CENTCOM Commander Kurilla Visits Syrian Displaced Persons Camps. On August 21, CENTCOM Commander General Michael “Erik” Kurilla visited the al-Hol and al-Roj Displaced Persons Camps in northeast Syria. During the visits, General Kurilla interacted with camp administrators and residents “to observe first-hand the current humanitarian conditions, continued improvements in camp security, and repatriation, rehabilitation, and reintegration efforts to return residents to their countries of origin.” The al-Hol and al-Roj camps currently hold tens of thousands of people, some of whom are suspected to have ties to the so-called Islamic State (IS). General Kurilla also met with the Syrian Democratic Forces and discussed the ongoing campaign to defeat IS, as well as humanitarian efforts in the region.

General Vowell Assumes Command of Operation Inherent Resolve. On August 22, Major General Joel “JB” Vowell assumed command of Combined Joint Task Force – Operation Inherent Resolve (CJTF-OIR), the military coalition to defeat the so-called Islamic State in Iraq and Syria. CENTCOM Commander General Michael “Erik” Kurilla oversaw the transfer of authority ceremony, praising Major General Matthew McFarlane, the outgoing commander of CJTF-OIR, for his leadership.

US Fifth Fleet and Jordanian Armed Forces Complete “Infinite Defender” Bilateral Maritime Exercise. On August 23, the US 5th Fleet and the Jordanian Armed Forces completed “Infinite Defender 2023,” a two-week bilateral maritime exercise in Aqaba, Jordan focused on “maritime infrastructure protection, explosive ordinance disposal, and anti-terrorism force protection.” US and Jordanian forces also practiced humanitarian assistance and disaster response skills.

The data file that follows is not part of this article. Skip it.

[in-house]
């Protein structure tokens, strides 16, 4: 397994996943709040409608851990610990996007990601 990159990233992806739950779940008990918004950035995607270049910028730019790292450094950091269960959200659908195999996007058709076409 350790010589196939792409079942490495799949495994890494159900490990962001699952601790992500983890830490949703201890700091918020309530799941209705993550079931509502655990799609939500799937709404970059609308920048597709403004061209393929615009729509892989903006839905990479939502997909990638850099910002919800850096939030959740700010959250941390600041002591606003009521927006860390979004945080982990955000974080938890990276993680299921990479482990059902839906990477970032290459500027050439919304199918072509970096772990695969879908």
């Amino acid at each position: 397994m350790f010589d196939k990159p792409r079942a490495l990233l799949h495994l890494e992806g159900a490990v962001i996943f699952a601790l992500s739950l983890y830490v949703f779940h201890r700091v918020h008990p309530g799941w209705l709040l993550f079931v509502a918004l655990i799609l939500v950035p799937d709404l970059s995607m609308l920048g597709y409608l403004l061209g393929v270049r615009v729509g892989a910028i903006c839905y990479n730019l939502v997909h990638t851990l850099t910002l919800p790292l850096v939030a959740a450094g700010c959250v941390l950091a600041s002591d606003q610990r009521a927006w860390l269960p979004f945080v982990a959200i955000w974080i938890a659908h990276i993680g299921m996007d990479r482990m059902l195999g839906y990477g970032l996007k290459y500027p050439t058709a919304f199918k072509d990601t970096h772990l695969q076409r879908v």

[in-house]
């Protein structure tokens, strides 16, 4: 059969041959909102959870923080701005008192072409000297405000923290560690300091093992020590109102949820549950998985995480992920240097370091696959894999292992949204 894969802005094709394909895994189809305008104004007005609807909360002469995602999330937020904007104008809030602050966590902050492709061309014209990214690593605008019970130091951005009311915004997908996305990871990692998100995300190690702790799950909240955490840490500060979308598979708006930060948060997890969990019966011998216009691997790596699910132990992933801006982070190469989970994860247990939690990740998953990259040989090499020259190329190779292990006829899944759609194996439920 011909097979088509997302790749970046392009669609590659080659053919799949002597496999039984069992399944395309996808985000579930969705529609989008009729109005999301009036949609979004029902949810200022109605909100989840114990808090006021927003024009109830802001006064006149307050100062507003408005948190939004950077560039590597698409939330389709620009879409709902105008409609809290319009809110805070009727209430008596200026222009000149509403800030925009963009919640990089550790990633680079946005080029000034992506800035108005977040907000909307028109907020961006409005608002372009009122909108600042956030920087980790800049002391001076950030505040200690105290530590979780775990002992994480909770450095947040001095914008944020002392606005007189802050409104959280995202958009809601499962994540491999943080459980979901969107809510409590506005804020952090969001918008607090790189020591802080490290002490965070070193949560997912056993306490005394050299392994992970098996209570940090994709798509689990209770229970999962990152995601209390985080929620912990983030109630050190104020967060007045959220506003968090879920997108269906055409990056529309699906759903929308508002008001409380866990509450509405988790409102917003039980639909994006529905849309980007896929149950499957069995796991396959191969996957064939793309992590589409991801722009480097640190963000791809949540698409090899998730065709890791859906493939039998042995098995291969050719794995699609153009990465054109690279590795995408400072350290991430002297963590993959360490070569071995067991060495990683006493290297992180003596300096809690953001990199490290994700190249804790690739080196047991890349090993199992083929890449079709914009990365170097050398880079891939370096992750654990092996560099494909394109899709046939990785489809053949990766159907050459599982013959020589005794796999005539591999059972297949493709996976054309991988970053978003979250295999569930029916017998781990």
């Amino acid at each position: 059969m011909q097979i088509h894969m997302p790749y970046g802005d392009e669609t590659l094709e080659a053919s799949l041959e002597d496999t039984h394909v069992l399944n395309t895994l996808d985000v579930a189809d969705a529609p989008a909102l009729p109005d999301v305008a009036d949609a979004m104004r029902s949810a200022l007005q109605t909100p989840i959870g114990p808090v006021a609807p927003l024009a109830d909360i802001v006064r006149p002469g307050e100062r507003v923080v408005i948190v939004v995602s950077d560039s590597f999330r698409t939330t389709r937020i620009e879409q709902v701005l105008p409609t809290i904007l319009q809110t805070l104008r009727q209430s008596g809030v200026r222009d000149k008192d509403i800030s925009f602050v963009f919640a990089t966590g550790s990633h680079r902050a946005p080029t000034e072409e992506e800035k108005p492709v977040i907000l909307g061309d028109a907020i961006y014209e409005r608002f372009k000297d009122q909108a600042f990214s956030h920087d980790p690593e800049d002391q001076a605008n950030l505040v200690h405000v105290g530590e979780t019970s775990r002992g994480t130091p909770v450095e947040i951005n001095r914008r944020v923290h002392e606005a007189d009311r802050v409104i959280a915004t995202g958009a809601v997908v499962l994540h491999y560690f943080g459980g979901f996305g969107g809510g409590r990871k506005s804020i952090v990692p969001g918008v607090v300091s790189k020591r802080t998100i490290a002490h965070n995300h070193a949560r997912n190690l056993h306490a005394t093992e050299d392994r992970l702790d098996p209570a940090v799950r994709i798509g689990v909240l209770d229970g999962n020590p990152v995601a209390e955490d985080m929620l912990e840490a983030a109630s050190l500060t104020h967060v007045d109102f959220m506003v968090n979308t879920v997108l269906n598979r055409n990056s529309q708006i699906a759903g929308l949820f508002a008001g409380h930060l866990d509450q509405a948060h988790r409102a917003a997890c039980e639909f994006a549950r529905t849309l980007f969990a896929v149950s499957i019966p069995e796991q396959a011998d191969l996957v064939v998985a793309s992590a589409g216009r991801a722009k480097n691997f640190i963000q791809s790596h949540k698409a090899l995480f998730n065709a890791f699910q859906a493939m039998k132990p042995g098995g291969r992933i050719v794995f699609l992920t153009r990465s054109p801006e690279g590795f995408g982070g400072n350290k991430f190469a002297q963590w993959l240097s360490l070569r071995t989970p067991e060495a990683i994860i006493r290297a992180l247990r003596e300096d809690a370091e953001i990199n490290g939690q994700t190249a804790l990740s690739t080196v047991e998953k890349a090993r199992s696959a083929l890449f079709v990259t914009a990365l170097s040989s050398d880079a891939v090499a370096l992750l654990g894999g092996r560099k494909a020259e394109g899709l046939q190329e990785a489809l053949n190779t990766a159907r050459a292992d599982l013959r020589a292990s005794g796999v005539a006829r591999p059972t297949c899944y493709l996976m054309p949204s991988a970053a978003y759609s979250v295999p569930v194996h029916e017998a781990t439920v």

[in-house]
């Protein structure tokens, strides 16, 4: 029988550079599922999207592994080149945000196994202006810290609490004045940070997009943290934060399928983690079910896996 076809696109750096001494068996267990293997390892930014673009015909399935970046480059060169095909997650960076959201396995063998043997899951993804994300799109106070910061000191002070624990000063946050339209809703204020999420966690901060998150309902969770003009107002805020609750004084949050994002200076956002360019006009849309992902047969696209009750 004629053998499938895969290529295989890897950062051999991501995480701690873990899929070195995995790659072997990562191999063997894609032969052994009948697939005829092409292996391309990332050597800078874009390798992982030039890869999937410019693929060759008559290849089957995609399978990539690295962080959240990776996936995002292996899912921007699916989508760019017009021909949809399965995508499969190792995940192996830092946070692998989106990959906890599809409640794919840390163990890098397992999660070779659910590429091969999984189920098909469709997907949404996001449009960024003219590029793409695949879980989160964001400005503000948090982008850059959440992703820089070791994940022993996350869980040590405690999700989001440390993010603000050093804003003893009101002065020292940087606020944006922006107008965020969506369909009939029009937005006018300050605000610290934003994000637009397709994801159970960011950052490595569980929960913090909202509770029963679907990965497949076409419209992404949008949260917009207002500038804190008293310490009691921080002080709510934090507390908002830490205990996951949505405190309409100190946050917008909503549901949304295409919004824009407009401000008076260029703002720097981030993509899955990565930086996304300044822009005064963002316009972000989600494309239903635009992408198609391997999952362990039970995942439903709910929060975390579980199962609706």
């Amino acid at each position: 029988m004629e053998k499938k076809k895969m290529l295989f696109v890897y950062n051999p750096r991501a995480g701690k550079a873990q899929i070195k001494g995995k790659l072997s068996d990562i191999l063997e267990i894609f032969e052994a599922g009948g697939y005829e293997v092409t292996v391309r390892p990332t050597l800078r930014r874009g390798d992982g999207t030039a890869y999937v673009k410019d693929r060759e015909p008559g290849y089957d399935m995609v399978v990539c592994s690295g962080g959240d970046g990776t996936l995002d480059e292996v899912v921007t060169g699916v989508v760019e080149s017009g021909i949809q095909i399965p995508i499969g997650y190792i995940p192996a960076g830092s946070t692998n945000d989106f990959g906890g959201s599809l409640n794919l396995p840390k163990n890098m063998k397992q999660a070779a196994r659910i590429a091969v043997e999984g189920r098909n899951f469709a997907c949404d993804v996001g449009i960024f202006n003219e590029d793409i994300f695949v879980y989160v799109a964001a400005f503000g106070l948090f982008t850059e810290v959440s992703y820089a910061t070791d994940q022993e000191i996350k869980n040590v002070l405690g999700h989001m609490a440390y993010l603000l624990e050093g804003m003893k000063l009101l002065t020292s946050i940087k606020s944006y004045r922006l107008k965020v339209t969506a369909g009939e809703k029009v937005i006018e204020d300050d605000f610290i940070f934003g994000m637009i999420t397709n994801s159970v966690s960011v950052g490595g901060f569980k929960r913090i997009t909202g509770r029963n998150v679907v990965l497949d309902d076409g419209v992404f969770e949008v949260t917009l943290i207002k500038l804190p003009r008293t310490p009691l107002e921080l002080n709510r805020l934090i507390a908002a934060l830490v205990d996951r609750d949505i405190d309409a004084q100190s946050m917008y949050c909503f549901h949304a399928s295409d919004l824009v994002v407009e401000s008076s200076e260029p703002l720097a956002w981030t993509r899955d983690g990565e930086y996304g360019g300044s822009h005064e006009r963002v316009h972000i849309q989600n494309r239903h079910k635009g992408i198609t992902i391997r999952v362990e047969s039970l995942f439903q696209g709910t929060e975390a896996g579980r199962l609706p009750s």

General Milley Underscores US Commitment to the Middle East. On August 24, Chair of the Joint Chiefs of Staff General Mark Milley underscored US commitment to the Middle East in an interview with Jordan’s Al-Mamlaka TV. Among other comments, General Milley said, “I can’t imagine that the United States would ever walk away from the Middle East. I think we’ll remain committed for many, many years and decades to come.” General Milley also addressed the US presence in Syria and Iraq, stating that US troops would remain in both countries at least until the so-called Islamic State is defeated.

Pentagon Responds to Reports of Saudi Arabia Killing of Migrants. On August 24, Pentagon Press Secretary Brigadier General Pat Ryder responded to a Human Rights Watch report on mass killings of migrants at the Saudi-Yemeni border. Ryder acknowledged the report and stated that, “The US is not in any way training those border forces. They’re not a part of any of the assistance that we provide.” Ryder’s remarks follow comments made last week by an unnamed State Department spokesperson urging Saudi Arabia to “undertake a thorough and transparent investigation and also to meet their obligations under international law.”

4) United States Agency for International Development

Administrator Power Observes World Humanitarian Day. On August 19, United States Agency for International Development (USAID) Administrator Samantha Power marked World Humanitarian Day, paying tribute to the 22 humanitarian workers killed and the hundreds more injured in a suicide bombing outside the United Nations Iraq headquarters 20 years ago. Administrator Power praised humanitarian workers, who she said “are often among the first to respond to emergencies and rush assistance to those in need,” and discussed USAID efforts to assist people in Turkey, Syria, and Sudan, among other countries.